Student and Community Opportunities
Undergraduate and graduate degree-seeking students at UIS can participate in Illinois Innocence Project activities and earn credit in several ways:
- By taking LES 488 – ECCE: Conviction of the Innocent, a multi-disciplinary 4-hour credit ECCE course regularly taught by Innocence Project faculty
- Through Internships and Prior Learning (IPL) program
- Through credit-generated tutorials or clinicals
Our Fantastic UIS Students!
We are the first to praise the work of our students, whose dedication to fixing miscarriages of justice is unparalleled. But look at the many other ways they excel, including the scholarships they were awarded this academic year.
Sophia Ortega — Case Evaluator and Spanish Translator
“These scholarships mean so much to my family and me because they have provided me with the opportunity to keep studying. I will forever be grateful for Joye Williams and Fred Patton.”
Over the past two years Sophia has applied critical Spanish-language translation, communication and case research skills to furthering our Latino Innocence Initiative. She will graduate in the spring with a major in legal studies and minors in criminology/criminal justice, after which she plans to take the LSAT and begin law school in fall 2021.
Rosie Dawoud — Case Intake Assistant
“Receiving these scholarships means that my family and I will be able to save the money we would have spent on this year’s tuition and use it for my first year of law school. I am extremely appreciative of the donors who are helping me continue my education and of UIS for connecting me with the donors. It is nice to know there are people out there supporting me and my effort to continue through higher education.”
Rosie will graduate in the spring with a major in legal studies and minors in political science/philosophy. She plans to attend law school in fall 2020.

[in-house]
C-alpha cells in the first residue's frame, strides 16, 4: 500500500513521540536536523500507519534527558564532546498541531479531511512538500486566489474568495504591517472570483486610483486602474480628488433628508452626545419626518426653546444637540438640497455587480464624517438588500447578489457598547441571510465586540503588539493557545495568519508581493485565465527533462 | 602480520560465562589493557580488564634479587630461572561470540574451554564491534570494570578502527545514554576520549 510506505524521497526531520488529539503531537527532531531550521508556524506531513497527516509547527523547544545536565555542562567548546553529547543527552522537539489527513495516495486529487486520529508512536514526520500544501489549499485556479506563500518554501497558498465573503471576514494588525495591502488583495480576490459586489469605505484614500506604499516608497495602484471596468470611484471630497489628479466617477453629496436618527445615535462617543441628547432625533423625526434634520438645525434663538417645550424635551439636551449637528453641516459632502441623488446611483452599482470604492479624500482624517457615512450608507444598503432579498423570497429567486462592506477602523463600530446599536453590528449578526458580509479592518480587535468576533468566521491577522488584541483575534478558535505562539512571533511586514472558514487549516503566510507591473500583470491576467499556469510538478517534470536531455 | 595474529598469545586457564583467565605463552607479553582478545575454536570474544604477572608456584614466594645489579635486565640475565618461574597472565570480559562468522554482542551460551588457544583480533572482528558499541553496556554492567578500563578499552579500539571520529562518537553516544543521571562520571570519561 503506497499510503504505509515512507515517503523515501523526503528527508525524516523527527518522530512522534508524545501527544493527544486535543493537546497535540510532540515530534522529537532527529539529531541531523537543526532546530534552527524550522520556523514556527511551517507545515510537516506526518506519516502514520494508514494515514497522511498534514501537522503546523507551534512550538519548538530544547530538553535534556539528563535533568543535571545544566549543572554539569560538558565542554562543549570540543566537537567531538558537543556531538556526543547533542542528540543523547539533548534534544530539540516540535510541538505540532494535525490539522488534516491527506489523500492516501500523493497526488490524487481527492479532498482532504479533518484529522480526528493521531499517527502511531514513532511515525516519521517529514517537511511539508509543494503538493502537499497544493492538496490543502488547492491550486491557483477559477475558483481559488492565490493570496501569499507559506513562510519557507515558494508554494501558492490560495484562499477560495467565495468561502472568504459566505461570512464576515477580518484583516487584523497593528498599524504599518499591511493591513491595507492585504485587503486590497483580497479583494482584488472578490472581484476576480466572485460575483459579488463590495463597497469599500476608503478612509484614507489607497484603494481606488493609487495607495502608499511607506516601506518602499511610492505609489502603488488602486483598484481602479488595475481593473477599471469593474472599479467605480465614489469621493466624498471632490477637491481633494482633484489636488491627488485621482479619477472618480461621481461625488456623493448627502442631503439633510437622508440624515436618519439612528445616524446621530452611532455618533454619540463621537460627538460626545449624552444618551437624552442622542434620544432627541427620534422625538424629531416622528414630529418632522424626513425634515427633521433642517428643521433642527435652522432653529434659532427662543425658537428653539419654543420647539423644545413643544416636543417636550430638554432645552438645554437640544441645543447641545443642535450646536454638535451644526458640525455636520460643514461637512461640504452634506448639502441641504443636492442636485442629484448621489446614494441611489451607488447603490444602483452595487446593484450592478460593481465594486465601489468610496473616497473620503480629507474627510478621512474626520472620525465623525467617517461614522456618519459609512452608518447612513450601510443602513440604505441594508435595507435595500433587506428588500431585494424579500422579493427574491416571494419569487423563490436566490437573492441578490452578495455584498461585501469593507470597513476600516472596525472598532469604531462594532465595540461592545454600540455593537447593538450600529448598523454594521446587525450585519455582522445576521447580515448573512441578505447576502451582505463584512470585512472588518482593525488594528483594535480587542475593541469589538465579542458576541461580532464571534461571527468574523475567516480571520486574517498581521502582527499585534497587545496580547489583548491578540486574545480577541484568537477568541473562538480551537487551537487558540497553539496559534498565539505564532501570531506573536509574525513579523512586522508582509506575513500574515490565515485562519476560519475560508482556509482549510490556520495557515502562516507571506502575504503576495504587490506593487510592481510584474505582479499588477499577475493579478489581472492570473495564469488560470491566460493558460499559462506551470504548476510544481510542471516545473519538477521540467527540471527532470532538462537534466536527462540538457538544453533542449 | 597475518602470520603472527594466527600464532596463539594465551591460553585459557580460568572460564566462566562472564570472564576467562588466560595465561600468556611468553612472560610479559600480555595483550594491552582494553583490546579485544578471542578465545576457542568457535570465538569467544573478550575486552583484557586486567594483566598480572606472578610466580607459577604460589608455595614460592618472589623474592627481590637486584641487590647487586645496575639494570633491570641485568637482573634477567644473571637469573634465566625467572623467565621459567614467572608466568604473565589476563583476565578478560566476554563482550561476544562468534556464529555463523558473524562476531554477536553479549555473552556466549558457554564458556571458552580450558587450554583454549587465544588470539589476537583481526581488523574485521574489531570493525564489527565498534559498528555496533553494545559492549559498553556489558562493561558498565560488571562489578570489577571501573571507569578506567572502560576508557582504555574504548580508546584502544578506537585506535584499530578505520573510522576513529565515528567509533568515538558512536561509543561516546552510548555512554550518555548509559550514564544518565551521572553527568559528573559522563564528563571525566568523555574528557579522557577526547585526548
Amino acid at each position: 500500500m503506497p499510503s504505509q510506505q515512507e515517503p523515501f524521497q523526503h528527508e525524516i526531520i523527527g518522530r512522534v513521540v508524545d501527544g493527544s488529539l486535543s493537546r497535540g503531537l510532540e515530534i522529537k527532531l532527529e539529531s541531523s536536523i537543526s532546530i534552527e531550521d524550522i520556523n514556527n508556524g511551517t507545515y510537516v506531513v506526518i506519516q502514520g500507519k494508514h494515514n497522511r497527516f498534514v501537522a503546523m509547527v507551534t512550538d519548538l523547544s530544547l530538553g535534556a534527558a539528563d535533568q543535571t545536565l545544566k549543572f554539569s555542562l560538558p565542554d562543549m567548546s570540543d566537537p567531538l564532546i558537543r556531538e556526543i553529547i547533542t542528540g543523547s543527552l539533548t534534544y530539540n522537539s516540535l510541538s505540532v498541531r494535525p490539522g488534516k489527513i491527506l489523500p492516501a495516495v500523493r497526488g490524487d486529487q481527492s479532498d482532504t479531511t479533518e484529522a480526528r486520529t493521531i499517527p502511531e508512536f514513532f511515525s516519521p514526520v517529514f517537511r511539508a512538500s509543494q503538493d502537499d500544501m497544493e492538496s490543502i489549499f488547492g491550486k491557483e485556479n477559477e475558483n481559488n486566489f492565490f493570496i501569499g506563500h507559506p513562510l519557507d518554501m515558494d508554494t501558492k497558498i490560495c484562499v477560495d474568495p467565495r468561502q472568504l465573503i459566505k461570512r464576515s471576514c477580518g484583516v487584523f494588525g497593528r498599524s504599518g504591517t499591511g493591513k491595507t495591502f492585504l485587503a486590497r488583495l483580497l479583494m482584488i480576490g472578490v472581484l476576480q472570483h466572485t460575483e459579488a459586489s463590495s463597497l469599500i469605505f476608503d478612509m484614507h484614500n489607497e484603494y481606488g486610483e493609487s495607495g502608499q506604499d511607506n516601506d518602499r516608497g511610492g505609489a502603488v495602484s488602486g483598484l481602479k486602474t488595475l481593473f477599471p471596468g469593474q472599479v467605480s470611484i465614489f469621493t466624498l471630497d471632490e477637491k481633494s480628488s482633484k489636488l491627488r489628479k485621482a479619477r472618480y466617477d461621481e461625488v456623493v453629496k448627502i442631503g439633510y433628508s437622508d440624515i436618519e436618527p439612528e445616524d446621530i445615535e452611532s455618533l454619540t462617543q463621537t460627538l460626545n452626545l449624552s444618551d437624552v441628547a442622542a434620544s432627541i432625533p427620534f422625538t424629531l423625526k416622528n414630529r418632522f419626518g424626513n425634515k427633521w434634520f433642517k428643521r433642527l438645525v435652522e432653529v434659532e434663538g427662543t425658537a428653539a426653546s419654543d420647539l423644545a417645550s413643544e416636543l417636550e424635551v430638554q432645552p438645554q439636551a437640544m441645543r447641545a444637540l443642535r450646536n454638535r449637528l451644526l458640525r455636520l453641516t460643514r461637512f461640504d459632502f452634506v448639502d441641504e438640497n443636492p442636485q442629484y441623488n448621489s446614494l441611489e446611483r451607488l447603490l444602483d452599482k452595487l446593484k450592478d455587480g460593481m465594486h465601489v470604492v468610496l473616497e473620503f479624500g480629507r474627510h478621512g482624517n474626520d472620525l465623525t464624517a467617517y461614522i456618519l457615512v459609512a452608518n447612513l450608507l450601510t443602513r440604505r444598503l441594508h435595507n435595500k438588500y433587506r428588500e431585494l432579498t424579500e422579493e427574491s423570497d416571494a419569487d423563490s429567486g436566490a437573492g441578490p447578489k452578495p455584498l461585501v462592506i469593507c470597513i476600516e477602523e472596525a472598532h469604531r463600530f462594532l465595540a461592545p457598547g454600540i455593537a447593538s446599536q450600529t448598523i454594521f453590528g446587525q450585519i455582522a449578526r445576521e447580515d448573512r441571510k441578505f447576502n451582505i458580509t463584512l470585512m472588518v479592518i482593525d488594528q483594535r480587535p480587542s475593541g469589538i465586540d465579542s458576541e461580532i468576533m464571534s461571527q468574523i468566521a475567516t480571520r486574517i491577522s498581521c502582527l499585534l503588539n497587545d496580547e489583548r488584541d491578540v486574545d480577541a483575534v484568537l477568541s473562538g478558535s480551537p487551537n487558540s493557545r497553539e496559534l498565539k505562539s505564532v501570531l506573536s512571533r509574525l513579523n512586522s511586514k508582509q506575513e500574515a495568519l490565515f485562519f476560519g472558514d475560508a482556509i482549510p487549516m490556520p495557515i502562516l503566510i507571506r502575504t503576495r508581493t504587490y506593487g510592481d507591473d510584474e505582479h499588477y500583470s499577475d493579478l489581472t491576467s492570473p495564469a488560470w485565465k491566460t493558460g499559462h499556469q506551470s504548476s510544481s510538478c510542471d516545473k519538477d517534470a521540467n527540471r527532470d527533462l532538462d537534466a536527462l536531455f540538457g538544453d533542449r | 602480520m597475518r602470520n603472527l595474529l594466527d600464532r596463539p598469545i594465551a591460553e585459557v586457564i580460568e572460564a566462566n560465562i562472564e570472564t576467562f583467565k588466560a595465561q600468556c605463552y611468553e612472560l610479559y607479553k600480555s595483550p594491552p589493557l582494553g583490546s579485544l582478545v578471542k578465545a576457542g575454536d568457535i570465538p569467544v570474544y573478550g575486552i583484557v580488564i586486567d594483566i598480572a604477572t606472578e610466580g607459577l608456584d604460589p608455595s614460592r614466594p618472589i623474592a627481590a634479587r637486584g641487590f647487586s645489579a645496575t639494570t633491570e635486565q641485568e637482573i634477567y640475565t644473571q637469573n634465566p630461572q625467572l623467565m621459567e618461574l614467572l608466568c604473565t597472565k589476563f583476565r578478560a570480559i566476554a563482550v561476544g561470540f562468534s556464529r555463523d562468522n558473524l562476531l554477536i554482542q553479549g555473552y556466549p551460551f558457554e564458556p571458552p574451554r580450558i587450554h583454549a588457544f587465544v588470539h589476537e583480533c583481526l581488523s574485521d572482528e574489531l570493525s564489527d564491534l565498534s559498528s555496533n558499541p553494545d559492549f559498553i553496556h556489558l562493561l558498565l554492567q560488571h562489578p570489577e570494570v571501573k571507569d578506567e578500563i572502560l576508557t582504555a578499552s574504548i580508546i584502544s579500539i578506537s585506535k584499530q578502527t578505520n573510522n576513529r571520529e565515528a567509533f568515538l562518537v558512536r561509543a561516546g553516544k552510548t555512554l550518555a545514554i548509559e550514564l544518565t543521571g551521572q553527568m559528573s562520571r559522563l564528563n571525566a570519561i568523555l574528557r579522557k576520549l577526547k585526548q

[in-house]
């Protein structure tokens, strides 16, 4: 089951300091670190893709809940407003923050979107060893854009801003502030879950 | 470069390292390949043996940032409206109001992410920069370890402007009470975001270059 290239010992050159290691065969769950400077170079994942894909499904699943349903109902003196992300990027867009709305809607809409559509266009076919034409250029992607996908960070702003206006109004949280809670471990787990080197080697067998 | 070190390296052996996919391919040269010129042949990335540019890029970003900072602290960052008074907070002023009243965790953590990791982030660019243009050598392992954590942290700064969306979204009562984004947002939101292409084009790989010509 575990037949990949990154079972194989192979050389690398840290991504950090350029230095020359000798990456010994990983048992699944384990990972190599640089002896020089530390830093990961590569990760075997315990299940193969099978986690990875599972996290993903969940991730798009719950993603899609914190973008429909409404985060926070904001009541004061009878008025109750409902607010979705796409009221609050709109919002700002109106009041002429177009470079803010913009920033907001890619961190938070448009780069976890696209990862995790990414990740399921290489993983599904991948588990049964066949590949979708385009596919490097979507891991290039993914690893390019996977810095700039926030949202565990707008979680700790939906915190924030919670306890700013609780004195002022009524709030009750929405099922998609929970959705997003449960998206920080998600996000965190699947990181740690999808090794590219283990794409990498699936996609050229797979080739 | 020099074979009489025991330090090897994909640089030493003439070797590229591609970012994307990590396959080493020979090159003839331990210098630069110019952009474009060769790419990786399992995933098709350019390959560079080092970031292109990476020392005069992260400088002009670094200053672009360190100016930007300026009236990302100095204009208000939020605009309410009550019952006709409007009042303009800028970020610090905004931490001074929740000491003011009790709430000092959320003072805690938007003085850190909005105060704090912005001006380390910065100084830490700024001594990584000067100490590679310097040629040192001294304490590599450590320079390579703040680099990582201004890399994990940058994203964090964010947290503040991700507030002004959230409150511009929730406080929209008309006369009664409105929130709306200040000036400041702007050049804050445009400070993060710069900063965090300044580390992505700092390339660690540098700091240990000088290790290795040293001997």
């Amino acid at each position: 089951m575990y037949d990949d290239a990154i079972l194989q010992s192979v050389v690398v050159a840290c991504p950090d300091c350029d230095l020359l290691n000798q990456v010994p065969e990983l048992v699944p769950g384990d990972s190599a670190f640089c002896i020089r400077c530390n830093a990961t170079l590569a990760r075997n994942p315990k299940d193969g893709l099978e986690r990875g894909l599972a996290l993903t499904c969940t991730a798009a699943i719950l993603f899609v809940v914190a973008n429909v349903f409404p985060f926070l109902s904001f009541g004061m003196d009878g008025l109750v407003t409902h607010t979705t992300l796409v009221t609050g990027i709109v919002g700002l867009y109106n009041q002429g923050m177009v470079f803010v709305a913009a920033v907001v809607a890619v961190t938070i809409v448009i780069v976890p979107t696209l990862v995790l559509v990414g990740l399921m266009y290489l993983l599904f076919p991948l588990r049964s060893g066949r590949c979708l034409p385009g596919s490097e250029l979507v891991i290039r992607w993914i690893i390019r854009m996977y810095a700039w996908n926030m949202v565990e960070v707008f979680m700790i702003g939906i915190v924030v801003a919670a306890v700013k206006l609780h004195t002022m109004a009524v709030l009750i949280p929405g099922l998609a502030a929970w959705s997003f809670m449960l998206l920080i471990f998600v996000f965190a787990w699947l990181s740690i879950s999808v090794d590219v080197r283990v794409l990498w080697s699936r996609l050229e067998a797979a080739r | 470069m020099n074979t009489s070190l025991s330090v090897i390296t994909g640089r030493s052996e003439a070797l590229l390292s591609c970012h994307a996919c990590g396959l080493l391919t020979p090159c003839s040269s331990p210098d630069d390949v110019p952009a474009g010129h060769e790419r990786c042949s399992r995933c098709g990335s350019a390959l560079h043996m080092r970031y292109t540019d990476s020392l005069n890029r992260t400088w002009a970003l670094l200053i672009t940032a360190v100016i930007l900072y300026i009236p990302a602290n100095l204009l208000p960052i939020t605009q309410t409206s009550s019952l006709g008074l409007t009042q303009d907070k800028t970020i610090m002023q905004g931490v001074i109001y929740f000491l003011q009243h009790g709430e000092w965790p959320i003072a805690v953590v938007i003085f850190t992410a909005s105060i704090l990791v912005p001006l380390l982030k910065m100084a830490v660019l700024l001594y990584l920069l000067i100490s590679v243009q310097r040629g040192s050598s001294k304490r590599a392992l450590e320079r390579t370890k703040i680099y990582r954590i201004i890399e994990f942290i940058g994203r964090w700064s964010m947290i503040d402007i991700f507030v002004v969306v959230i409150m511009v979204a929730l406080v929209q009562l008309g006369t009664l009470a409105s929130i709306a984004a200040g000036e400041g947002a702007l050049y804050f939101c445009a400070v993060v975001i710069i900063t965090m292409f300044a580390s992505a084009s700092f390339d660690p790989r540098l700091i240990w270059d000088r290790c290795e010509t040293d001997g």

Taryn Christy — Case Evaluator
The UIS cross country program crowned its first All-American in program history in November when IIP’s own Taryn Christy earned a top-40 finish at the NCAA Division II National Championships. Taryn, a sophomore, was the first UIS cross country runner to qualify for the national championships, earning that distinction when she finished fifth overall at the Midwest Region Cross Country Championship. Taryn’s time of 20:56.3 at nationals broke her NCAA regionals record by 13 seconds, setting a new UIS record.
Taryn evaluates cases and is working with another student volunteer to analyze and report data on our Wrongful Conviction Avoidance training for police cadets at the University of Illinois Police Training Institute.
Joseph Partain — Case Evaluator
Joseph Partain received an Outstanding Attorney Award after consistently performing as a top defense attorney in his rounds at this year’s ISU Mock Trial tournament, held at the McLean County Courthouse earlier this month and involving teams from Illinois and neighboring states. He ranked 11th in a field of 100 attorneys who alternated between arguing for the defense and prosecution in an aggravated murder/involuntary manslaughter case.
Joseph evaluates cases and will help track legislation emerging in the 2020 General Assembly that may threaten the prevention of wrongful convictions. He is a junior double majoring in legal studies and political science.
Tyler Brown — Case Evaluator
“These scholarships help significantly with my tuition at a university that offers major opportunities, like doing innocence work and interacting with the state legislature. These awards push me even more toward a positive future in law and I am utterly grateful for the generosity of the Ensel and Kopecky families!”
Tyler will graduate in the spring with a major in legal studies and a minor in political science, after which he plans to take the LSAT and begin law school in fall 2021.
Students and community members are also eligible to volunteer. Each group brings different skills to the project. Please fill out the form below, if you are interested. You can submit the form in person or use the contact information.
UIS undergraduates and law students from the state’s three public law schools work alongside IIP attorneys to review, evaluate and, where strong evidence of actual innocence exists, investigate and legally pursue claims of innocence.